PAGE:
Staying Sober and Social at Work Don’t Have to Be Mutually Exclusive

9
 minute read

It’s no secret that much of the socializing and networking that goes on in the modern workplace tends to revolve around alcohol, from popping champagne on coworkers’ birthdays to boozy holiday parties that go long into the night. That can make it hard if you’ve decided to take a break from drinking or have made the choice to cut out alcohol altogether, joining a growing group of young people who are looking to experience a healthier life without booze.

Studies have shown that just taking a brief break from drinking – like a “Dry January” – can help increase your mental and physical well-being. Even if you’re just saving yourself for one night a week of revelry, it can be a good way to feel more productive and better adjusted. That’s not to mention the money you can save while not downing all those carbs and sugars – googling the calorie count of your favorite cocktail tends to be a bit of a rude awakening. 

But it’s not always that easy to stay sober when there’s a whirlwind of Christmas parties, networking events and after work drinks that practically necessitate downing a few drinks on a seemingly near-daily basis. This can be especially stressful during the holidays, when the number of events and celebrations (coupled with end-of-year deadlines) seems to multiply. 

Luckily, there’s an increasing number of ways that make it easy to stay sober and social, so you don’t miss out on the fun and potential opportunities that come from a workplace get-together.

You Don’t Have to Wait Until After Work

It’s natural for you and your coworkers to want to blow off some steam after a long day, but that can often mean heading to the nearest bar to tie a few on. If you’re looking to stay sober, you might want to skip the temptation entirely and fit in some social time with your coworkers during office hours instead. You’ll also be surprised at how much time this can free up for exercise, crossing off life admin or decompressing in healthier ways.

There’s lots of ways to get in valuable time with your coworkers and managers without having to meet them at the bar after work. Going for a nice lunch outside the office is an obvious choice, but you can also take breaks to go for a well-advised walk, grab a quick coffee or even find a workout buddy to go to a morning exercise class. As a bonus, you might also be taken more seriously when you’re having a sober catch up rather than three-margaritas-deep chat.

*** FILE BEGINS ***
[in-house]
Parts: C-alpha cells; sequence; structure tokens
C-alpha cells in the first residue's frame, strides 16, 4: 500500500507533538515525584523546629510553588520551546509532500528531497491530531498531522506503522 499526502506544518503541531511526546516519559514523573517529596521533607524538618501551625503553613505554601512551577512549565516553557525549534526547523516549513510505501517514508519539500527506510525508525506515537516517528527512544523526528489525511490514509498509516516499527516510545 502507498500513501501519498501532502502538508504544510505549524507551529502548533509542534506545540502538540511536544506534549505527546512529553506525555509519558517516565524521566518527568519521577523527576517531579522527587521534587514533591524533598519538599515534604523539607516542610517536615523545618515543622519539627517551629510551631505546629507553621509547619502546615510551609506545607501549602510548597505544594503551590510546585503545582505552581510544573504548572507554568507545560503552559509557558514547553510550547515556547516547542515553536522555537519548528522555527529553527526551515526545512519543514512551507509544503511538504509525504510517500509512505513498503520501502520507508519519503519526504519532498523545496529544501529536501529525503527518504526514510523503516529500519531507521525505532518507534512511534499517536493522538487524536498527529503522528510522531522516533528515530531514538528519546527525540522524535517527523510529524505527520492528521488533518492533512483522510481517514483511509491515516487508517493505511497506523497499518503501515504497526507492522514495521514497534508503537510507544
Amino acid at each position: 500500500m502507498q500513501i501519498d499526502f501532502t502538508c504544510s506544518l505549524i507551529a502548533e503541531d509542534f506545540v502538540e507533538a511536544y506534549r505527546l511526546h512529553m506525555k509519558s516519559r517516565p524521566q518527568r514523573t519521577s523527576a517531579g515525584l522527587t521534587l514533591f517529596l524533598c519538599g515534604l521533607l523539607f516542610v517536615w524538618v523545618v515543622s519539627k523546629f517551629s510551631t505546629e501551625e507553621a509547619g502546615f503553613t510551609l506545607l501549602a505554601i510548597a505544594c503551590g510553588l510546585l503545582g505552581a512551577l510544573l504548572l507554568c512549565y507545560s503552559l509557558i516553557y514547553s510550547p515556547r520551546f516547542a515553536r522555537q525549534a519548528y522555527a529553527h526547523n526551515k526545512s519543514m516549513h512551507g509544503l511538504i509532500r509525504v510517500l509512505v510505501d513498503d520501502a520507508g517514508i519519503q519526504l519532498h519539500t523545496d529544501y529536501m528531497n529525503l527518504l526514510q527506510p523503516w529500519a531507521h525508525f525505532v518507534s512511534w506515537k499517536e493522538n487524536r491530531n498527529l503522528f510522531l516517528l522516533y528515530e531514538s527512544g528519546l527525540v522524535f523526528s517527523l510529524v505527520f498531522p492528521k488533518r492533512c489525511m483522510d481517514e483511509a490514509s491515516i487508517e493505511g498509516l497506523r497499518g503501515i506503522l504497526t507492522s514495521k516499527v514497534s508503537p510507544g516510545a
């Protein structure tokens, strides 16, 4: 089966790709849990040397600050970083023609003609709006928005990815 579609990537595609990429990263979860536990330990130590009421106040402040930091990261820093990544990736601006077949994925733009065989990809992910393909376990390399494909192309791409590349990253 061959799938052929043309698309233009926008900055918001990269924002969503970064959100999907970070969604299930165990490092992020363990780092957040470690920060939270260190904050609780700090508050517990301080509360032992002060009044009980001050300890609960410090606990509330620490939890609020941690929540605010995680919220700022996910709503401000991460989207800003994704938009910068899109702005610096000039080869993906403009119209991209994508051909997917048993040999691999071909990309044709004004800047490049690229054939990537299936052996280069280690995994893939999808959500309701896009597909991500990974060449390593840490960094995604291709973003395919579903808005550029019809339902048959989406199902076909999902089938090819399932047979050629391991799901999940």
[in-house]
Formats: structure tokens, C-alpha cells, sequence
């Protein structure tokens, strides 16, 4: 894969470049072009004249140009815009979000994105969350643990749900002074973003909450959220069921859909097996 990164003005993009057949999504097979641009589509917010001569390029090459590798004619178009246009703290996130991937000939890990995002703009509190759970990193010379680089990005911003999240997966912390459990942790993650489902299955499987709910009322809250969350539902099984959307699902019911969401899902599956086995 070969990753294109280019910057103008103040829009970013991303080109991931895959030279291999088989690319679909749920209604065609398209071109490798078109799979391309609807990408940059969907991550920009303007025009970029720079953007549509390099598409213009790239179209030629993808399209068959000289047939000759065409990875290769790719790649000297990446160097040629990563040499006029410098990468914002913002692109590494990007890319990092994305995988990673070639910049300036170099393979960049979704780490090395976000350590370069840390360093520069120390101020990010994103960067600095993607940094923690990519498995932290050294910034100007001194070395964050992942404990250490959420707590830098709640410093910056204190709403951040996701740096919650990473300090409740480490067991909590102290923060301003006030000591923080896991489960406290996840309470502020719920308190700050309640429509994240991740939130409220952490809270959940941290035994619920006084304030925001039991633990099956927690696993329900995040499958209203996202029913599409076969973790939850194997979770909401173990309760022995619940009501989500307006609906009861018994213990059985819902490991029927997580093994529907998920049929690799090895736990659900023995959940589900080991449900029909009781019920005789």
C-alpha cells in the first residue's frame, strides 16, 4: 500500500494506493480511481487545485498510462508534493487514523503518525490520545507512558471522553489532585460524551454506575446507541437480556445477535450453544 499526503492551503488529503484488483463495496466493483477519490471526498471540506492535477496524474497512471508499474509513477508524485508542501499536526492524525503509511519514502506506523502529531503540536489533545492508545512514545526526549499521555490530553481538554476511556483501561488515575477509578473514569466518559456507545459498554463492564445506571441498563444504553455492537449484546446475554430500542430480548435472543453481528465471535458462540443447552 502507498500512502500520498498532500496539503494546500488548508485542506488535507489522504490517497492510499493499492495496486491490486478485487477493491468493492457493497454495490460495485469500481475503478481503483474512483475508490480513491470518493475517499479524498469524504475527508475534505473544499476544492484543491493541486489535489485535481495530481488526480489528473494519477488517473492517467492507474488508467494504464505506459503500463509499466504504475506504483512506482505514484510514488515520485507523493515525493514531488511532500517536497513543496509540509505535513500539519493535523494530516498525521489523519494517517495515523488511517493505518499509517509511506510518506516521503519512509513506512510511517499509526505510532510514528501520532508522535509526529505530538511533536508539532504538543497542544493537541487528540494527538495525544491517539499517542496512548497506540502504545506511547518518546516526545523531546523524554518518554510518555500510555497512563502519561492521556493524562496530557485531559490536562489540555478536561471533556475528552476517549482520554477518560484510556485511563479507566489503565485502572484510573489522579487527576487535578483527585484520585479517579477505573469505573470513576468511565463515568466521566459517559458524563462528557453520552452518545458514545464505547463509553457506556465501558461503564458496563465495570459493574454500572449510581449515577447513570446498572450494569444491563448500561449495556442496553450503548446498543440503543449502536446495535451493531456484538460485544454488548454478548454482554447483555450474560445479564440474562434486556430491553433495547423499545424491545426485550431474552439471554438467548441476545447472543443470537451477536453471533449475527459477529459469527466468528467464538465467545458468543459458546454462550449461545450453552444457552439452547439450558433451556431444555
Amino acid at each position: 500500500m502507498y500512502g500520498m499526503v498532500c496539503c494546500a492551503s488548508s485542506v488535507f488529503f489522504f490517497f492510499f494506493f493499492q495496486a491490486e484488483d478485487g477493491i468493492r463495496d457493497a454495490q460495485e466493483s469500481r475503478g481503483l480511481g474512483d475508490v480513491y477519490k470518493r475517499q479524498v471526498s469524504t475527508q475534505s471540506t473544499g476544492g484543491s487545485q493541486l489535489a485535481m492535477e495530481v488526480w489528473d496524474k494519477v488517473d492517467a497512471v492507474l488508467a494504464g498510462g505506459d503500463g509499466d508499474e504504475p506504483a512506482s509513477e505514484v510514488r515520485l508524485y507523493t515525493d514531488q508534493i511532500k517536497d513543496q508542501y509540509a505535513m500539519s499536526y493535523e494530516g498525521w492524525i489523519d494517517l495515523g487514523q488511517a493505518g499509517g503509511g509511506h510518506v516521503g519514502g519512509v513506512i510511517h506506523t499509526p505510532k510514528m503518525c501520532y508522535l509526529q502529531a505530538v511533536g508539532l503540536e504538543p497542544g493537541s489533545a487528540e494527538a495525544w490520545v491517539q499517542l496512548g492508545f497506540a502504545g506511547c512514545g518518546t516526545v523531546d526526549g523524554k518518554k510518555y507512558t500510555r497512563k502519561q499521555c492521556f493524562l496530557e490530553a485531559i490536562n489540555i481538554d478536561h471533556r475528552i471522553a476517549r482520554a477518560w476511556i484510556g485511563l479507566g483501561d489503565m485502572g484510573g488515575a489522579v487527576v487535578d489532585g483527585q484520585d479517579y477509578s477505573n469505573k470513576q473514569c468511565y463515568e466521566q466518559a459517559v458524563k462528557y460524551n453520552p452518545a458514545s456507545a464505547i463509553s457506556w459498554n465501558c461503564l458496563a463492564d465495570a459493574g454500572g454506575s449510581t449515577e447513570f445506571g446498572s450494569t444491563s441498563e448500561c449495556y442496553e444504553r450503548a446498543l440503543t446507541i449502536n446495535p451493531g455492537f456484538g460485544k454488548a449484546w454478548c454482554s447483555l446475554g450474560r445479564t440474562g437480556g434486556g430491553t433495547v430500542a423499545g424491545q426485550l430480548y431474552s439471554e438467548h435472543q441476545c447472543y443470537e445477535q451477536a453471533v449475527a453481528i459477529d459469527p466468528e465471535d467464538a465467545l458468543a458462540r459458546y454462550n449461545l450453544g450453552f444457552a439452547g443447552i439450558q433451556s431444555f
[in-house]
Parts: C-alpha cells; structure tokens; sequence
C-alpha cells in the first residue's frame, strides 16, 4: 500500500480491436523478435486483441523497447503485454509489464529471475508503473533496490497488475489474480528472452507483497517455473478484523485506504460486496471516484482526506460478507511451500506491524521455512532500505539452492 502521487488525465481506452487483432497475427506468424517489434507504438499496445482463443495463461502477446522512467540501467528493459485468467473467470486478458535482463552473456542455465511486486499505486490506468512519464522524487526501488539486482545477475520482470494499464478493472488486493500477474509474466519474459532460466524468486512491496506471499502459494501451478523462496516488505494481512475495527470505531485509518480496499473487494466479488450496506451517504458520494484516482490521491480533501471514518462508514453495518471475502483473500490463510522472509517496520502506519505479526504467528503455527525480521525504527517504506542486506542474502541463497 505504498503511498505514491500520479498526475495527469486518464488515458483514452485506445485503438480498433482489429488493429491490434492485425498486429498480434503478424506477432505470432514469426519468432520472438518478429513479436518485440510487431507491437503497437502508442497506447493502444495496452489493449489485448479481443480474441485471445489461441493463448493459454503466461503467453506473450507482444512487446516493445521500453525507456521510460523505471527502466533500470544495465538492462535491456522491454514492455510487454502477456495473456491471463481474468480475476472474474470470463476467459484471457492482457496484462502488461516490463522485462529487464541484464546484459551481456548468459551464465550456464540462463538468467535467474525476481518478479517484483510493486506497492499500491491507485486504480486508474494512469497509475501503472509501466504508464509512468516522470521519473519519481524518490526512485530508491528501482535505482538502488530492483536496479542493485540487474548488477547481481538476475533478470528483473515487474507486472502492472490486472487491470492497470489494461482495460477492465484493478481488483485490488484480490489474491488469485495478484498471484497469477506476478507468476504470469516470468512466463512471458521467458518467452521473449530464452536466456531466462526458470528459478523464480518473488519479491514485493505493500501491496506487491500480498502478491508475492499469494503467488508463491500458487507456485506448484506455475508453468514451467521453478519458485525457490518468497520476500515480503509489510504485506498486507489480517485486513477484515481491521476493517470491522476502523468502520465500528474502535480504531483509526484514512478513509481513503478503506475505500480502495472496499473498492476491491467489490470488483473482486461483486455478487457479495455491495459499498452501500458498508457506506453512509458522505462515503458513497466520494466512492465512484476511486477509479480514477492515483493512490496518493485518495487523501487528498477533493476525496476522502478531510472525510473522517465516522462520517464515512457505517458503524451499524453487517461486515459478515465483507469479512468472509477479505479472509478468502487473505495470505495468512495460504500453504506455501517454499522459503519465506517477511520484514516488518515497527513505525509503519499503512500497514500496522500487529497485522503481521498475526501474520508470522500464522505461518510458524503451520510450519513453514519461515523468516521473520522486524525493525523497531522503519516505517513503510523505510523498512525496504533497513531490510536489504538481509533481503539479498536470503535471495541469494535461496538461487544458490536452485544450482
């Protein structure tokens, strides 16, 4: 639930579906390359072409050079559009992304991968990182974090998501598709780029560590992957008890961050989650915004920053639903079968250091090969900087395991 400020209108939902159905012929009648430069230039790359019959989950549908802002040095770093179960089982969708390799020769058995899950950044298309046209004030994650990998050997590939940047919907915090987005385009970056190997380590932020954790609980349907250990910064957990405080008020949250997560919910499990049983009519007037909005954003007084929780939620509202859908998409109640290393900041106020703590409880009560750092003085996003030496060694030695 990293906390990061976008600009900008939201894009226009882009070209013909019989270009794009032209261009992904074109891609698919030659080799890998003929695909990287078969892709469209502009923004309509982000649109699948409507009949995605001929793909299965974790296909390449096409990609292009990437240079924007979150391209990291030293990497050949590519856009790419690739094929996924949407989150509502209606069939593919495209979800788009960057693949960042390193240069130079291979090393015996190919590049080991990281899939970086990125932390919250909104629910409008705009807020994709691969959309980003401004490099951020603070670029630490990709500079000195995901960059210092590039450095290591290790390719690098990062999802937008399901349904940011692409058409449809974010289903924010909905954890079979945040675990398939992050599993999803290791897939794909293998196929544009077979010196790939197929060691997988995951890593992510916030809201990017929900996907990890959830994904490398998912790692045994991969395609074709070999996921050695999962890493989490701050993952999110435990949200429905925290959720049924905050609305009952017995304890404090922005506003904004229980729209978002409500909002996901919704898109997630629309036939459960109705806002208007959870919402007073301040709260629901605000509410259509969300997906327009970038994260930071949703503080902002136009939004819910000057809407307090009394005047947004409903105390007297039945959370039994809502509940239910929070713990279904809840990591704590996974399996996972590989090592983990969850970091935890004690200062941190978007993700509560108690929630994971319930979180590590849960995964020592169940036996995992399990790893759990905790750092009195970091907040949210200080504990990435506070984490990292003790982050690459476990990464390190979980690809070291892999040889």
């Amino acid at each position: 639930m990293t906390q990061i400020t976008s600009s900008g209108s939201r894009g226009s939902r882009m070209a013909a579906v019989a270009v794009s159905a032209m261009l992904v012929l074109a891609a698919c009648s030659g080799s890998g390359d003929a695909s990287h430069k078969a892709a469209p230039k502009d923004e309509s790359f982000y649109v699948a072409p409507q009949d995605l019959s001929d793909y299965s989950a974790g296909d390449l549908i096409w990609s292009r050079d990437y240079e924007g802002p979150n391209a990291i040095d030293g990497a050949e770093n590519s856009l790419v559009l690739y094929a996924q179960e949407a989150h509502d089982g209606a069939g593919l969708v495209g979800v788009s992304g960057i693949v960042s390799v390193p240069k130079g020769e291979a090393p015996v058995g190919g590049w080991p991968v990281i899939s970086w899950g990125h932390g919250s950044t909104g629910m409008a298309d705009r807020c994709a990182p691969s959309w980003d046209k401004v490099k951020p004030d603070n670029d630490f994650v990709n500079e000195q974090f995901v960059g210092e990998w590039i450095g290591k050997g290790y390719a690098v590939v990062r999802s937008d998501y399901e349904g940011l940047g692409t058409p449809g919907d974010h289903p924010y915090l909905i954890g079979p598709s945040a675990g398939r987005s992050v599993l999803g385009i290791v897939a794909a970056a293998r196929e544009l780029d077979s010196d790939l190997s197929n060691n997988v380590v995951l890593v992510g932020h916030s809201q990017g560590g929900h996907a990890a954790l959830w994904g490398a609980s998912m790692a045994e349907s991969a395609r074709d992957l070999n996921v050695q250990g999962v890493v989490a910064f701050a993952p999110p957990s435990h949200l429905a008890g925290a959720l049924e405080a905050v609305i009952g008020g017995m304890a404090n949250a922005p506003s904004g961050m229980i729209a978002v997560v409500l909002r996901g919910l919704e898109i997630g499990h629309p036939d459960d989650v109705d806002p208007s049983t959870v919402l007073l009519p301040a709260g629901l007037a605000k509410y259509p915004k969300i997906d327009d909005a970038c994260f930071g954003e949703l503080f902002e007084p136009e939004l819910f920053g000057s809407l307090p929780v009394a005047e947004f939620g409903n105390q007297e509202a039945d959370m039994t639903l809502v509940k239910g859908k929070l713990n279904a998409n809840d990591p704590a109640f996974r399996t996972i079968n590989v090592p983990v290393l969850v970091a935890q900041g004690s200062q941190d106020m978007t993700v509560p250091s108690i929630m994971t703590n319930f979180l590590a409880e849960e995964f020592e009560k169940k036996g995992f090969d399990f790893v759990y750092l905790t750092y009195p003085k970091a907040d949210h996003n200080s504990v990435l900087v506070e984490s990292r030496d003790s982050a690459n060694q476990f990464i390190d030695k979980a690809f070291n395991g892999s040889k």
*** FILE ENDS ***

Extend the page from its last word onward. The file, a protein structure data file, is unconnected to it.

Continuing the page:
There’s A Range of New Options for The ‘Sober Curious’

One of the reasons socializing while sober can be a challenge is that it just feels a little awkward to be walking around an office party empty-handed while your coworkers clutch their drinks. It also opens you up to well-meaning – but ultimately annoying – offers of booze from your friends at work. It doesn’t have to be that way.

As more people are becoming interested in the virtues of sobriety, bars and beverage companies are catching up to the demand for alternatives to alcoholic drinks. There’s now a range of options that leave tasteless, unappealing non-alcoholic beers in the past where they belong. One such business is HopTea, which brews a wide variety of tea-based, non-alcoholic drinks that actually have some flavor and can give you something to sip while you make the rounds at the office event. If drinks outside the office are what’s in the cards, lots of bars have also begun to specialize in “mocktails” that can be beautiful, tasty creations that no one would guess are alcohol-free. 

Take The Lead On Alcohol-Alternative Events

If your office is relying too heavily on boozy events to get everyone together for some fun, you could take matters into your own hands to organize alternatives. Easy-to-organize office bake-offs, dinner potlucks, concerts or sports events all provide an opportunity for fun outings with your coworkers and a chance to network while skipping the sauce.

You can also try building up something a little more permanent, like an office running club or a book club that will keep you connected to your coworkers on a regular basis. If you really want to lean into the sober options, there’s also a burgeoning industry of social clubs, dance parties, and events that have begun to cater to the new wave of non-drinkers. 

Remember You Don’t Have to Explain Yourself

In workplace cultures where drinking is the norm and there’s pressure to fit in, it can feel like you have to give a long explanation to justify why you’re not taking part in the imbibing. But that shouldn’t be the case, and it’s important to remember that you don’t have to explain yourself when it comes to being sober. 

When you do inevitably get asked why you’re not drinking, it is good to have something practiced and ready to go as a quick way of moving the conversation forward. Try picking a phrase that gets the point across without being too hostile and stick with it. You don’t have to get complicated, just a simple “I’m not drinking” or “I’m taking it easy” will do the trick. It gives the message of a calm and confident “no, thanks” to office imbibing. If you’ve decided to stop drinking alcohol altogether, it also won’t be long until your coworkers get the memo and know to respect your desire to have fun and stay sober.

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